Obituary: Carl Macek

Carl Macek (b.1950) died on April 17 after suffering an heart attack. Macek began his career doing grassroots promotional work for films such as Star Wars and Alien. In the early 1980s, he worked with Harmony Gold to create the Robotech series. Throughout his career, he helped support the dubbing and creation of anime, helping to bring it to a wider US audience.

Shirley Jackson Nominees

Nominees for the third annual Shirley Jackson Award, presented for outstanding achievement in the literature of psychological suspense, horror, and the dark fantastic, have been announced. The winners will be announced at Readercon 21 in Burlington, MA, the weekend of July 8.


  • Big Machine, by Victor LaValle
  • Last Days, by Brian Evenson
  • The Little Stranger, by Sarah Waters
  • The Owl Killers, by Karen Maitland
  • The Red Tree, by Caitlin R. Kiernan
  • White is for Witching, by Helen Oyeyemi


  • The Language of Dying, by Sarah Pinborough
  • Midnight Picnic, by Nick Antosca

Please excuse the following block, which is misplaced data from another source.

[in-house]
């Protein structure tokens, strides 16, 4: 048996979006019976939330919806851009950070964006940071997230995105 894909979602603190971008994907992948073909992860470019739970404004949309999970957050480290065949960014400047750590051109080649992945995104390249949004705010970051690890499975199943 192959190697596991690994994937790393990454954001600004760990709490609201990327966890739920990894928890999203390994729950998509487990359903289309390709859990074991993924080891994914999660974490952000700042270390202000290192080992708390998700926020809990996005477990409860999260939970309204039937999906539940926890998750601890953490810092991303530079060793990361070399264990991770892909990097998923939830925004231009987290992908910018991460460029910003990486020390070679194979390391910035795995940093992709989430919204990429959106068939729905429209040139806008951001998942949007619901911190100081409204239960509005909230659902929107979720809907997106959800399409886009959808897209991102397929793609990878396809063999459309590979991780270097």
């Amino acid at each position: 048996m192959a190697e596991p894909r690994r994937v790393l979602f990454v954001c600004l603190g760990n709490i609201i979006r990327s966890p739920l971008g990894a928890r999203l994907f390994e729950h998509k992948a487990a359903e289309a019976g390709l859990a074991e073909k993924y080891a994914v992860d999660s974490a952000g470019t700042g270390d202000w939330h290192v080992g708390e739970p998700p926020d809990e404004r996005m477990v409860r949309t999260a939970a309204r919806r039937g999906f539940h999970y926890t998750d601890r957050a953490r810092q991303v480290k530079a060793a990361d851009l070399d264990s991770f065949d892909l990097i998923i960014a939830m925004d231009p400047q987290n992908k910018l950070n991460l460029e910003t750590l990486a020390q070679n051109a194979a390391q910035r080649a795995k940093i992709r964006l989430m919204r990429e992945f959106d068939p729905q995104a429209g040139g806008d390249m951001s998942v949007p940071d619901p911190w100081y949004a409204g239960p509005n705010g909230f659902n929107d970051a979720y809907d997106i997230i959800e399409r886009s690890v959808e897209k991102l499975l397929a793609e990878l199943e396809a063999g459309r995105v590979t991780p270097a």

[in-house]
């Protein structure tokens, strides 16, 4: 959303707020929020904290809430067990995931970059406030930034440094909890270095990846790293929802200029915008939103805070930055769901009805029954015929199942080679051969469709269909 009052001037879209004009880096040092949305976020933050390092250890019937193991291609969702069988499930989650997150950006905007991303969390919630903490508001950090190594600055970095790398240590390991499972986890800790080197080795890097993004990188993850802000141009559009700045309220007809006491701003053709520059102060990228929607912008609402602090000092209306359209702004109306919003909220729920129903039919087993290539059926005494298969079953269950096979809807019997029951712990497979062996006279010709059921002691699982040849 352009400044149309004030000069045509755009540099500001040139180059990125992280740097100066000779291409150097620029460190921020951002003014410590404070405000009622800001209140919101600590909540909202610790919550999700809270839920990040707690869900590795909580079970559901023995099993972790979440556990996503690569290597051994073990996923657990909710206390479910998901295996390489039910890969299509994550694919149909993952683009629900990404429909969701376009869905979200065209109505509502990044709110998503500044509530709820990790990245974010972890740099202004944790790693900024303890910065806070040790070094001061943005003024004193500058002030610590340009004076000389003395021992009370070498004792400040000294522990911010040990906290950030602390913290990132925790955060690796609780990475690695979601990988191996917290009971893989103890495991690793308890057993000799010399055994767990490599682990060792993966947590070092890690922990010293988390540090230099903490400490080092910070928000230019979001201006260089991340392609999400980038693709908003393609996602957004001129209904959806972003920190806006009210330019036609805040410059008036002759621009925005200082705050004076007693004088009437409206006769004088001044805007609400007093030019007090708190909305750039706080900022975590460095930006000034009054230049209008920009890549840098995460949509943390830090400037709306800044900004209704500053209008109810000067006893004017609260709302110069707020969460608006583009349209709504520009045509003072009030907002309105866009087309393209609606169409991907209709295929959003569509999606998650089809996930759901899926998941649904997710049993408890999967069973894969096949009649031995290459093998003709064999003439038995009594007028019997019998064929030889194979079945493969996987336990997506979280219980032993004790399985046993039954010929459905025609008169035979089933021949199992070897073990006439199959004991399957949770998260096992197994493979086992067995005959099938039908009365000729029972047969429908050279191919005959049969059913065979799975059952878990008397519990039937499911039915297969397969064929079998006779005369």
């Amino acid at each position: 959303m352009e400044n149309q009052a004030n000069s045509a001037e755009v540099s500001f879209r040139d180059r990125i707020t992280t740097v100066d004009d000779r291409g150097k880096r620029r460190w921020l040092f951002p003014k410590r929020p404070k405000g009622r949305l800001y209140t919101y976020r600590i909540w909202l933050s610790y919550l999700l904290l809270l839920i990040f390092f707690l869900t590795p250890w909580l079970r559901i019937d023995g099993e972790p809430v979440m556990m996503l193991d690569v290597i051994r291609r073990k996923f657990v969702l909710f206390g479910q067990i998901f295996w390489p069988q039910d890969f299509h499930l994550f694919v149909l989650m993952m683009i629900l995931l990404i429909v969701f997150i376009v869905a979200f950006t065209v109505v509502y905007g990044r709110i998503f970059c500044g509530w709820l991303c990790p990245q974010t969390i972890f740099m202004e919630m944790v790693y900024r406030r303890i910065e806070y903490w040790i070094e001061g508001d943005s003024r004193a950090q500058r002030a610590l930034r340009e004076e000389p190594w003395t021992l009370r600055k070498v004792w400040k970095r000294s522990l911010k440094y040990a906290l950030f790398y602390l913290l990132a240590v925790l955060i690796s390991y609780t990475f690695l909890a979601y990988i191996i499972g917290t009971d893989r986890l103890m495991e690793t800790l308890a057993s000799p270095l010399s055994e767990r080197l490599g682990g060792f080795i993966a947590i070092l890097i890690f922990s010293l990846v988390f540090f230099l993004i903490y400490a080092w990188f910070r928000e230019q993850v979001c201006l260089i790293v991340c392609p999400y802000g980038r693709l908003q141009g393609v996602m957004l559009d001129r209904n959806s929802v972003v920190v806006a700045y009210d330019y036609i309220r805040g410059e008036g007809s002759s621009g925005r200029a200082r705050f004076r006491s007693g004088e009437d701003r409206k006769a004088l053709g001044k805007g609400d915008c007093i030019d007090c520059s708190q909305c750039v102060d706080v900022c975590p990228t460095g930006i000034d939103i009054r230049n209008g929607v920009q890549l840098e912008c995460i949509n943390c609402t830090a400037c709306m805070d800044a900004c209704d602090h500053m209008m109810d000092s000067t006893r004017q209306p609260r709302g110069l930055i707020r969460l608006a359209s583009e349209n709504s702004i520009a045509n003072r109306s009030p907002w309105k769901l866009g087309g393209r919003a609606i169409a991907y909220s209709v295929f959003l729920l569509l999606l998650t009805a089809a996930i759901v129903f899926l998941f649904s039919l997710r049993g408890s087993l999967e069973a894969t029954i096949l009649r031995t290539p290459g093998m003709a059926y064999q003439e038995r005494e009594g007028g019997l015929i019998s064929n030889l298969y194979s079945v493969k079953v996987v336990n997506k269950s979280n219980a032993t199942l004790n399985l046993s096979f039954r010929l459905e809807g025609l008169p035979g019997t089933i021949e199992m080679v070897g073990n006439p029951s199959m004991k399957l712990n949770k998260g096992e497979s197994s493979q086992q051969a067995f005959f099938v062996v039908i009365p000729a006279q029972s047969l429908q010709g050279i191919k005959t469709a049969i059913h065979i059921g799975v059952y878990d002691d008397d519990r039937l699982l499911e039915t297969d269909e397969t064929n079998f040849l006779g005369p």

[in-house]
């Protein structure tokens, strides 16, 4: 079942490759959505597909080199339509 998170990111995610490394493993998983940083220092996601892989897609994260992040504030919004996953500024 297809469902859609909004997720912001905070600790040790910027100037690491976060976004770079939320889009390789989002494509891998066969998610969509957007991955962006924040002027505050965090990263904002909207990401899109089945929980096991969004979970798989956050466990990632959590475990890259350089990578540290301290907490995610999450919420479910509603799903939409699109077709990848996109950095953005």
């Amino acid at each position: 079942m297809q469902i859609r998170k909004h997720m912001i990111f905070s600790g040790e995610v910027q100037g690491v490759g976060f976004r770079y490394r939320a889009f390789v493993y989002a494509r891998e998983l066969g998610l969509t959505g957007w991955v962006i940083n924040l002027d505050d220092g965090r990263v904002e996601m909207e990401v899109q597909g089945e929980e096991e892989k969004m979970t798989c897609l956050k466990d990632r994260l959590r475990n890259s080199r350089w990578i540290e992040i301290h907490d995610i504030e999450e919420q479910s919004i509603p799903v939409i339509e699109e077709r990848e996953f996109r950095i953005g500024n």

• “Sea-Hearts,” by Margo Lanagan
  • Shrike, by Quentin Crisp
  • Vardøger, by Stephen Volk
  • The Witnesses are Gone, by Joel Lane


  • “Catch Hell,” by Laird Barron
  • “Each Thing I Show You Is a Piece of My Death,” by Gemma Files and Stephen J. Barringer
  • “Lonegan’s Luck,” by Stephen Graham Jones
  • “Morality,” by Stephen King
  • The Night Cache, by Andy Duncan

Short Story

  • “The Crevasse,” by Dale Bailey and Nathan Ballingrud
  • “Faces,” by Aimee Bender
  • “The Jacaranda Smile,” by Gemma Files
  • “The Pelican Bar,” by Karen Joy Fowler
  • “Procedure in Plain Air,” by Jonathan Lethem
  • “Strappado,” by Laird Barron

Single-Author Collection

  • Everland and Other Stories, by Paul Witcover
  • Fugue State, by Brian Evenson
  • Love Songs for the Shy and Cynical, by Robert Shearman
  • There Once Lived a Woman Who Tried to Kill Her Neighbor’s Baby: Scary Fairy Tales, by Ludmilla Petrushevskaya
  • Tunneling to the Center of the Earth, by Kevin Wilson
  • Zoo, by Otsuichi

Edited Anthology

  • Apparitions, edited by Michael Kelly
  • British Invasion, edited by Christopher Golden, Tim Lebbon, and James A. Moore
  • Exotic Gothic 3: Strange Visitations, edited by Danel Olson
  • Lovecraft Unbound, edited by Ellen Datlow
  • Poe: 19 New Tales Inspired by Edgar Allan Poe, edited by Ellen Datlow

For more information…

Obituary: John Andrews

Portland fan John Andrews (b.1951) died on April 9. Andrews helped create Portland fandom, financing the first OryCon. Oregon Science Fiction Conventions, Inc (OSFCI) was founded in Andrews’s living room. For the last several years, Andrews had muscular dystrophy, which did not stop him from attending OryCons and Worldcons.